Federal Student Loans
A federal student loan is a loan funded by the federal government to help pay for your education. It is borrowed money you must repay with interest.
If you apply for financial aid, you may be offered loans as part of your school’s financial aid offer. The FAFSA is necessary to get any form of federal student aid including loans and work-study grants. Students will need to apply each year online at www.fafsa.ed.gov, which provides loans for almost all two- and four-year colleges, universities, and career schools in the country.
Remember that not everyone who applies receives aid. Grants and loan packages are awarded according to your income and the tuition of the school you're applying to.
You can estimate how much aid you might be eligible for by using the federal government's Student Aid Eligibility calculator.
The U.S. Department of Education’s federal student loan program is the William D. Ford Federal Direct Loan (Direct Loan) Program. Under this program, the U.S. Department of Education is your lender.
Federal loans are provided by the Direct Loan Program, which is funded by the government and serviced by private entities like Navient, Nelnet, and others. Be sure you understand your repayment responsibilities before accepting financial aid. If it's a grant, it doesn't have to be repaid. Loans do have to be repaid with interest upon graduation.
Federal student loans offer many benefits compared to other options you may consider when paying for college:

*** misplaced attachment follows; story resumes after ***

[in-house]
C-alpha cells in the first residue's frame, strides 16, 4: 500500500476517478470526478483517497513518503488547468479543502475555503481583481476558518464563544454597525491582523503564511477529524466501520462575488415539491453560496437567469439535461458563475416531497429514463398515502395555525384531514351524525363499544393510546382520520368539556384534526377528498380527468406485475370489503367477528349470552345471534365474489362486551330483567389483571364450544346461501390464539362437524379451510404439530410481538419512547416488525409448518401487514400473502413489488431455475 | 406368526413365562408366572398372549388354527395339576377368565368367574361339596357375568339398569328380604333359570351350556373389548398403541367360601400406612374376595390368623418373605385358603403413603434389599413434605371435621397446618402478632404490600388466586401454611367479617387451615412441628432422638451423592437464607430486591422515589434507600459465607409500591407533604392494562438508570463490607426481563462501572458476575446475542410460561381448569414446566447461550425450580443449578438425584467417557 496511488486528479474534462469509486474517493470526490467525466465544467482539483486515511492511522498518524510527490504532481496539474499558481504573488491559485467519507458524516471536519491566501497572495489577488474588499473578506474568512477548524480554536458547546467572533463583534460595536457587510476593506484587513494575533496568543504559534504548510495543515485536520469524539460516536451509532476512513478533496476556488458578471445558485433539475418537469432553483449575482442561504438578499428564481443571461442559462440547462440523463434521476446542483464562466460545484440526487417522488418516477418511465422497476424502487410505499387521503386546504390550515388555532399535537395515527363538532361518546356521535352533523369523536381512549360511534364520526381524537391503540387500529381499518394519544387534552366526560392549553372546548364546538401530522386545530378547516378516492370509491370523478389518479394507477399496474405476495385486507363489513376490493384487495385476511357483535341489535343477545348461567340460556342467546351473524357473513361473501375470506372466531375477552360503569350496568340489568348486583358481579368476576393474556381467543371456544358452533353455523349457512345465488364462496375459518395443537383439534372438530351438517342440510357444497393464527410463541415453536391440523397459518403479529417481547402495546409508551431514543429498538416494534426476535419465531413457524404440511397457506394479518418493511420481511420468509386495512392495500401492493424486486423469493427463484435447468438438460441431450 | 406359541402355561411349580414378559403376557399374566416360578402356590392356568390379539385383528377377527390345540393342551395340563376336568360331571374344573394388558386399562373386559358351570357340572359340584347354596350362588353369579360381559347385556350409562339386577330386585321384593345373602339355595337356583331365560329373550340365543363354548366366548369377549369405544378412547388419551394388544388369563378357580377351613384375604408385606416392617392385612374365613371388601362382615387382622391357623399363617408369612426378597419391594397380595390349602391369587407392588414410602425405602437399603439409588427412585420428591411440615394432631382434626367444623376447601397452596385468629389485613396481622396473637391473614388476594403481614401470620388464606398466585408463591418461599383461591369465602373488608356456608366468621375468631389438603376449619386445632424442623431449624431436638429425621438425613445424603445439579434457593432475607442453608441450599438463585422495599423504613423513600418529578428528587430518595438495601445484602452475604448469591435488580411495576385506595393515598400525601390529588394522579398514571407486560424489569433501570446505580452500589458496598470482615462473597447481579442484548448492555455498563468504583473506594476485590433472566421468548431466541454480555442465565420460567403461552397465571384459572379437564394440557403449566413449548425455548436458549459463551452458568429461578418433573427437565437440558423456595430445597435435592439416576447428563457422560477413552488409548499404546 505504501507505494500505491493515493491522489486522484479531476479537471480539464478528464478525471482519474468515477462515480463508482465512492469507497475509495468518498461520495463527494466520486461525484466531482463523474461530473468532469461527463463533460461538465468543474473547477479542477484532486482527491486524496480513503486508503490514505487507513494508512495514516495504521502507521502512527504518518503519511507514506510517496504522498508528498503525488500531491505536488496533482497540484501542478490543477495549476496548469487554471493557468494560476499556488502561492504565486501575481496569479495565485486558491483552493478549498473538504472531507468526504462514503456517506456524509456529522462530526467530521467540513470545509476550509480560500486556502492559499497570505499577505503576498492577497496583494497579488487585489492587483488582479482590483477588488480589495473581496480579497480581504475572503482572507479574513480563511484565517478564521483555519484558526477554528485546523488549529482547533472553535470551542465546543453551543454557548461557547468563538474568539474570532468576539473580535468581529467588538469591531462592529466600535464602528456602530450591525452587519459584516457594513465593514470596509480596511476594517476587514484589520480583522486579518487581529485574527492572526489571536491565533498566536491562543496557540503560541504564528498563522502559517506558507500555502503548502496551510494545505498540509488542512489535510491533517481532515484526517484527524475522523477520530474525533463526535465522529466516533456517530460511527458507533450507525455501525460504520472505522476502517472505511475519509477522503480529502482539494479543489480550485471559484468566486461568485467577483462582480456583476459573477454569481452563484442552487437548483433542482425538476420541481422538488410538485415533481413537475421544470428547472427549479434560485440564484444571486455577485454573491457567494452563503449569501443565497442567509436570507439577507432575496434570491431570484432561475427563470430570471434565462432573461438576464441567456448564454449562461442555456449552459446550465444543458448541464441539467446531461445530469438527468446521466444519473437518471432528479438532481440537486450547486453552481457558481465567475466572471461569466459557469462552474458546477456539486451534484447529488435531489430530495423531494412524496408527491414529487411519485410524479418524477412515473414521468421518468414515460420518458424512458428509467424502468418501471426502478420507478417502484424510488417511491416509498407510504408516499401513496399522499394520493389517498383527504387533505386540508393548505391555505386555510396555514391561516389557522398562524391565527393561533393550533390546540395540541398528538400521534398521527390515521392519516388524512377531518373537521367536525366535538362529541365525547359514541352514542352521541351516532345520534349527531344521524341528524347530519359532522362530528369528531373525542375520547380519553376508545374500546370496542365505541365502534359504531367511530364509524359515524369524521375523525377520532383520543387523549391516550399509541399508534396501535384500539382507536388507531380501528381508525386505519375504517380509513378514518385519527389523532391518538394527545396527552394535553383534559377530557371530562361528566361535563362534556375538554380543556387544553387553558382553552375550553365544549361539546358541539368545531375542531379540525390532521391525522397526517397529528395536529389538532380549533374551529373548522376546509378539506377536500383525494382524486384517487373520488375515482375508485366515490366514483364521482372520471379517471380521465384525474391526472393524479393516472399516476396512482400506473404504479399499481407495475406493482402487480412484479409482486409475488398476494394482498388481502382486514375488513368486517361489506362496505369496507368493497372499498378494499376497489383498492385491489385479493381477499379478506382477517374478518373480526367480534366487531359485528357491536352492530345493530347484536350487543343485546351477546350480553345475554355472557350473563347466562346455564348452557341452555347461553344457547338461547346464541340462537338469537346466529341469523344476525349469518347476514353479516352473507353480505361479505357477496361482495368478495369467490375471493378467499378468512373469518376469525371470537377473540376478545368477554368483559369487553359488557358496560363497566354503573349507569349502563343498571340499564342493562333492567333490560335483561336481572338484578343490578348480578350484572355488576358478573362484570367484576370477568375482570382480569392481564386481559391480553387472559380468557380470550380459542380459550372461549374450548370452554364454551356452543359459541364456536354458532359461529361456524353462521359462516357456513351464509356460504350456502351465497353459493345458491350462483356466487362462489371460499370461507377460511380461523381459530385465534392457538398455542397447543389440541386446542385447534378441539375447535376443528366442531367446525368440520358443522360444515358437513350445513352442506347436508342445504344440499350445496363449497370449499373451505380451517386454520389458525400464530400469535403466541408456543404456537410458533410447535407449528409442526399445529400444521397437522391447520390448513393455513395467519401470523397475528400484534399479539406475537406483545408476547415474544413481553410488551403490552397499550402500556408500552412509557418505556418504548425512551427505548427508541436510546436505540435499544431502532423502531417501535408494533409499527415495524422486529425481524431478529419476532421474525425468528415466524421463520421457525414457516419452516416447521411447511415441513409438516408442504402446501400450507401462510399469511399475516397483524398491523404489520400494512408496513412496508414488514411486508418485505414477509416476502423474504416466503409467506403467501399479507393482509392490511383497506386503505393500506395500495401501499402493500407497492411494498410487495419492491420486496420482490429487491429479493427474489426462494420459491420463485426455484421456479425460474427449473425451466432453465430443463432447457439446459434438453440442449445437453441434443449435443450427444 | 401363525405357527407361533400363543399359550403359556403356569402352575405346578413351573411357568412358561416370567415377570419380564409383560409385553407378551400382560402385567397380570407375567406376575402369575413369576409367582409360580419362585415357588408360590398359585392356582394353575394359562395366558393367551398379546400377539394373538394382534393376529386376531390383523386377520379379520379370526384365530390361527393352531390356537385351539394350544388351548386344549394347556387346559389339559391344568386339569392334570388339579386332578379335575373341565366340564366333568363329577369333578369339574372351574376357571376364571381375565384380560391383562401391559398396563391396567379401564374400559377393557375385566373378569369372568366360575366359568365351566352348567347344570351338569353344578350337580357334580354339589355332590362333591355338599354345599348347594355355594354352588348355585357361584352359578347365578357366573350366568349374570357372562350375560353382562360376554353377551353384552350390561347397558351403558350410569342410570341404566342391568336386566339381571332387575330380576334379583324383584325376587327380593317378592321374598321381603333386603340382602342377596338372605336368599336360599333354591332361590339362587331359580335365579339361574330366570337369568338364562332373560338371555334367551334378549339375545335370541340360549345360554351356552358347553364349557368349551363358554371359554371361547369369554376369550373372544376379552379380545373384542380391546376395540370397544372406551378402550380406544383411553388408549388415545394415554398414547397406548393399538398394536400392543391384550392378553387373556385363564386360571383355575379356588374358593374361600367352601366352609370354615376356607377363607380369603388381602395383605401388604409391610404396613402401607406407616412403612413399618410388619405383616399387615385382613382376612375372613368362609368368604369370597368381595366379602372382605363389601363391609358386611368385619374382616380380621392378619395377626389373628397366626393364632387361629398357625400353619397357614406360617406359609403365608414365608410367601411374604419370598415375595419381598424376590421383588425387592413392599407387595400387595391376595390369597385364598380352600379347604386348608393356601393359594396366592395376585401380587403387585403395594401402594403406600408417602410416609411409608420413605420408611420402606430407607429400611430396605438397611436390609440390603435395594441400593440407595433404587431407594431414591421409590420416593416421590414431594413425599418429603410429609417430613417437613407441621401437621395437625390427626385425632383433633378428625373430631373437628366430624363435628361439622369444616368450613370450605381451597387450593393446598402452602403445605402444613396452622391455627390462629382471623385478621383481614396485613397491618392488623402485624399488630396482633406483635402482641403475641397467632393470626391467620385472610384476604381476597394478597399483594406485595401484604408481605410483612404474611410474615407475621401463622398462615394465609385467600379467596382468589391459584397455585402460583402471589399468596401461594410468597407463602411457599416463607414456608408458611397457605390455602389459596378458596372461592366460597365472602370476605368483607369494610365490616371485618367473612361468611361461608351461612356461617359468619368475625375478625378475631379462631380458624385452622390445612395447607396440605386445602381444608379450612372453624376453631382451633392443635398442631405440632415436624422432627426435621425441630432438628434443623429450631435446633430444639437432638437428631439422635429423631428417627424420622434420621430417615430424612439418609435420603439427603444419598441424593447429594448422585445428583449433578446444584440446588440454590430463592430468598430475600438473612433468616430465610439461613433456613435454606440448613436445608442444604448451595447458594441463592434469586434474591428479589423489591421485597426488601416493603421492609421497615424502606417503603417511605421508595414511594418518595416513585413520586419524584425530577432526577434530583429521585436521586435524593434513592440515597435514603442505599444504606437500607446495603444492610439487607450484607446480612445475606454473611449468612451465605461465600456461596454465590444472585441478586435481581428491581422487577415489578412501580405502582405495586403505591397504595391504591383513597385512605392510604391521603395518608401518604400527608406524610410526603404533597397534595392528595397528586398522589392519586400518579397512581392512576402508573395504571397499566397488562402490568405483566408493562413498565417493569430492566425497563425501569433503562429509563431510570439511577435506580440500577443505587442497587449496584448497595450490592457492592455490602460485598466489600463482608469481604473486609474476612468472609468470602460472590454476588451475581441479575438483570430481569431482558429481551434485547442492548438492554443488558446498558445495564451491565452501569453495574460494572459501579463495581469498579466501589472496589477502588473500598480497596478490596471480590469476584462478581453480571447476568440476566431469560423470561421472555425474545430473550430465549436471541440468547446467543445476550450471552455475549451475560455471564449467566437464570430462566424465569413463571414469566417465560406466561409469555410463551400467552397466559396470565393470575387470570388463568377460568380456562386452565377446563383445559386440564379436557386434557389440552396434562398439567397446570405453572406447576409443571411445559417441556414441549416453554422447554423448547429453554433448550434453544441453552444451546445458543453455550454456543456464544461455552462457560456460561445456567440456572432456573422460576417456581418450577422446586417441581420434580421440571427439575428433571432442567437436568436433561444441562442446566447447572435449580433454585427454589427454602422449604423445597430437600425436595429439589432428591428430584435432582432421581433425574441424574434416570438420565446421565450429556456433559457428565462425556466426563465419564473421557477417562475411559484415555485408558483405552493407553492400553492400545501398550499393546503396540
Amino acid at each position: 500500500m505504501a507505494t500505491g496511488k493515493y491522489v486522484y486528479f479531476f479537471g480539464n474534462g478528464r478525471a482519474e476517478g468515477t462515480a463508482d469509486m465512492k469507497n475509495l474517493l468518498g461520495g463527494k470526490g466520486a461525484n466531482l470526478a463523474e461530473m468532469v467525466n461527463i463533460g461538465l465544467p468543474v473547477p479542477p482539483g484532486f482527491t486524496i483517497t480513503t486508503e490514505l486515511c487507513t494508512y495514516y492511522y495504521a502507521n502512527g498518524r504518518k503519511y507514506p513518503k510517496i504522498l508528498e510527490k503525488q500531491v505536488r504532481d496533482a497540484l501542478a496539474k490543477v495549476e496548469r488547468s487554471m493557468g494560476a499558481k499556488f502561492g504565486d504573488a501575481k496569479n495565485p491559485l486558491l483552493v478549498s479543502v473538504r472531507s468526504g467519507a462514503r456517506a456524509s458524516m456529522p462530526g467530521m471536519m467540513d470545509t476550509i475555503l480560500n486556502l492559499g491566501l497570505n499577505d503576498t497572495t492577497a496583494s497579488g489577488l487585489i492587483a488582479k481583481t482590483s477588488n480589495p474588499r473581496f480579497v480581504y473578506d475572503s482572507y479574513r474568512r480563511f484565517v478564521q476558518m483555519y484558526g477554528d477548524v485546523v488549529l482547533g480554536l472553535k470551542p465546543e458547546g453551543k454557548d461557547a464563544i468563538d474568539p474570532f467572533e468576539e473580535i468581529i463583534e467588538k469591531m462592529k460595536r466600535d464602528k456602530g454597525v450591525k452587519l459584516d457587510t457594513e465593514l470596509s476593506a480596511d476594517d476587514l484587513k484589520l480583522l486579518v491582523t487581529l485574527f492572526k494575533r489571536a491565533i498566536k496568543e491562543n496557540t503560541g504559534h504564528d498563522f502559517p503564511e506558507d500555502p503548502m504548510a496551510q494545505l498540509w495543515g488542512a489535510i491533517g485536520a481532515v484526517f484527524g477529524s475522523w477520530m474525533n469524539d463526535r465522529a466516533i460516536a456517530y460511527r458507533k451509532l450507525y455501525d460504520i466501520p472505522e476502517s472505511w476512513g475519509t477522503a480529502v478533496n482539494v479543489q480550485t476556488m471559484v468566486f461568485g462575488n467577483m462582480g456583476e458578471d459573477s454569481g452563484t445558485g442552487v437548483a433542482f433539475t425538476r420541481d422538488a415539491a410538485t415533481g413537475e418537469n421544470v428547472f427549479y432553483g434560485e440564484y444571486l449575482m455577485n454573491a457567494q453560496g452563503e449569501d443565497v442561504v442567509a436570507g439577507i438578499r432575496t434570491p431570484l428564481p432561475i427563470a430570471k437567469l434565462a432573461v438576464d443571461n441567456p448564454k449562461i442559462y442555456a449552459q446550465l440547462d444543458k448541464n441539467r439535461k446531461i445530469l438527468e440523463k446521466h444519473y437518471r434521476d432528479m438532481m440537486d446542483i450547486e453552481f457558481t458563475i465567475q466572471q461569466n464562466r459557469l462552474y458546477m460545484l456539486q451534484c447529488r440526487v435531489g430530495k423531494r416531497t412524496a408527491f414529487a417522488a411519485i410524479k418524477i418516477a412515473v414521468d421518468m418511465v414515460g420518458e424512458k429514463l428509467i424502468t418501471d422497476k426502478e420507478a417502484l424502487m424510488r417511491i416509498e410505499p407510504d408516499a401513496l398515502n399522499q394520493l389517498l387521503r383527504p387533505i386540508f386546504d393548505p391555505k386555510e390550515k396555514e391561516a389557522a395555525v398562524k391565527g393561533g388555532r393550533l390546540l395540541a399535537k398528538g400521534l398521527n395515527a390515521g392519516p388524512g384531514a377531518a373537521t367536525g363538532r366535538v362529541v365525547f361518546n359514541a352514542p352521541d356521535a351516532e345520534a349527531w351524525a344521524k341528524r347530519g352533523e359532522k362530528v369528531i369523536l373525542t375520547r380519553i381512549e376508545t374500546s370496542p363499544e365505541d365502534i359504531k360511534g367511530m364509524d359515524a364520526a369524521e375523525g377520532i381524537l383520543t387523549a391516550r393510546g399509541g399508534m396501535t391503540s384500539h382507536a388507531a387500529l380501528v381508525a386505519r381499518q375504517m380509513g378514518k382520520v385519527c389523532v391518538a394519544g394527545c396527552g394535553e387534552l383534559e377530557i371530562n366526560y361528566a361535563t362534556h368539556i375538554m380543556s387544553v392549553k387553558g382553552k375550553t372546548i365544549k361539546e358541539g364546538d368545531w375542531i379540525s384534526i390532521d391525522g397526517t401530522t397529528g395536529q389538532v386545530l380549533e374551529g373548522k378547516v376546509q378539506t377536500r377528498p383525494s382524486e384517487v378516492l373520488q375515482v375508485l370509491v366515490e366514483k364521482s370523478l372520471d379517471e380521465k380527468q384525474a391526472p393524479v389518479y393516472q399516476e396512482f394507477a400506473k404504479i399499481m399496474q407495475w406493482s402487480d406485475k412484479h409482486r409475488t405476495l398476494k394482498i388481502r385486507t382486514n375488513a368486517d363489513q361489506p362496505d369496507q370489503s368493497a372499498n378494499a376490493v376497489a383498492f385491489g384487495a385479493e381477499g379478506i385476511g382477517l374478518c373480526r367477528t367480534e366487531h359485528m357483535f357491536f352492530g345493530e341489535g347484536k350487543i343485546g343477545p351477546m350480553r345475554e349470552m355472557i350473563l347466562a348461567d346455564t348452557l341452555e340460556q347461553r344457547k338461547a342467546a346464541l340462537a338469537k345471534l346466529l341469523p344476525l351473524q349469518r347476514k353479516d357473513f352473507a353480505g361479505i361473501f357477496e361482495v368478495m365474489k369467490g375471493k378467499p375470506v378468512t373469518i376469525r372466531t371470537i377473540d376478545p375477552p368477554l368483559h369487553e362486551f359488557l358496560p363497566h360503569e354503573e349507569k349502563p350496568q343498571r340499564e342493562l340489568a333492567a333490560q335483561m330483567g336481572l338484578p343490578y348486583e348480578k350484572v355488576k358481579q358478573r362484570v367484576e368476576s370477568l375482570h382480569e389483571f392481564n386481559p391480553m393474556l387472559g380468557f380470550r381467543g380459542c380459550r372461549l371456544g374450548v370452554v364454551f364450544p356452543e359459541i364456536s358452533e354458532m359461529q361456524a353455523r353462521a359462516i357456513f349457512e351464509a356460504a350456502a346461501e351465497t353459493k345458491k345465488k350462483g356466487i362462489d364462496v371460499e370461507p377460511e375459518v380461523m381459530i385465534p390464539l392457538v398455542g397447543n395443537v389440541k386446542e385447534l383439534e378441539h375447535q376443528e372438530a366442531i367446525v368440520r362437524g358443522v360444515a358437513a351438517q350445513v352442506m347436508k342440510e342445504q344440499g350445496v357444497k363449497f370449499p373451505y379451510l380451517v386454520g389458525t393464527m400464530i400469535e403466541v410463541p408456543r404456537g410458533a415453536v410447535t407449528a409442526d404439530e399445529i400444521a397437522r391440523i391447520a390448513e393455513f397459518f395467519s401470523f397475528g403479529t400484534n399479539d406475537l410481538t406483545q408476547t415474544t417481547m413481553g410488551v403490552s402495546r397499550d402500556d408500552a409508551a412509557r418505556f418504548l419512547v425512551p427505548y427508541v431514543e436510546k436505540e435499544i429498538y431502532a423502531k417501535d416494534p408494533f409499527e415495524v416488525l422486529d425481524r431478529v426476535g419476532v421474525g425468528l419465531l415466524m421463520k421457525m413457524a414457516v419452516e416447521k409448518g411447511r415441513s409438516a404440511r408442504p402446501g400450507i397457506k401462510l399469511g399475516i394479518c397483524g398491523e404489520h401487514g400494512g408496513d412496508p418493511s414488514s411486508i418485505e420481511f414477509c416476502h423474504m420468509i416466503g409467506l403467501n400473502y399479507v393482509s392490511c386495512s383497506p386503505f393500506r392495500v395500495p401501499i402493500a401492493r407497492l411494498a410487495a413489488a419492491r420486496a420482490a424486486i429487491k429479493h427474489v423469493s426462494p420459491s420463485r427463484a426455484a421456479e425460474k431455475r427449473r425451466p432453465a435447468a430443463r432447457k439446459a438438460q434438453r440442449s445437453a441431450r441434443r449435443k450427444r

- The interest rate on federal student loans is fixed and usually lower than that on private loans—and much lower than that on a credit card.
- You don’t need a credit check or a cosigner to get most federal student loans.
- You don’t have to begin repaying your federal student loans until after you leave college or drop below half-time.
- If you demonstrate financial need, the government pays the interest on some loan types while you are in school and during some periods after school.
- Federal student loans offer flexible repayment plans and options to postpone your loan payments if you’re having trouble making payments.
- If you work in certain jobs, you may be eligible to have a portion of your federal student loans forgiven if you meet certain conditions.
Federal student loans are an investment in your future. You should not be afraid to take out federal student loans, but you should be smart about it. For more information on the different types of federal student loans visit studentaid.gov/loans.
The content on this page provides general consumer information. It is not legal advice or regulatory guidance. We do not endorse or guarantee the accuracy of third-party information.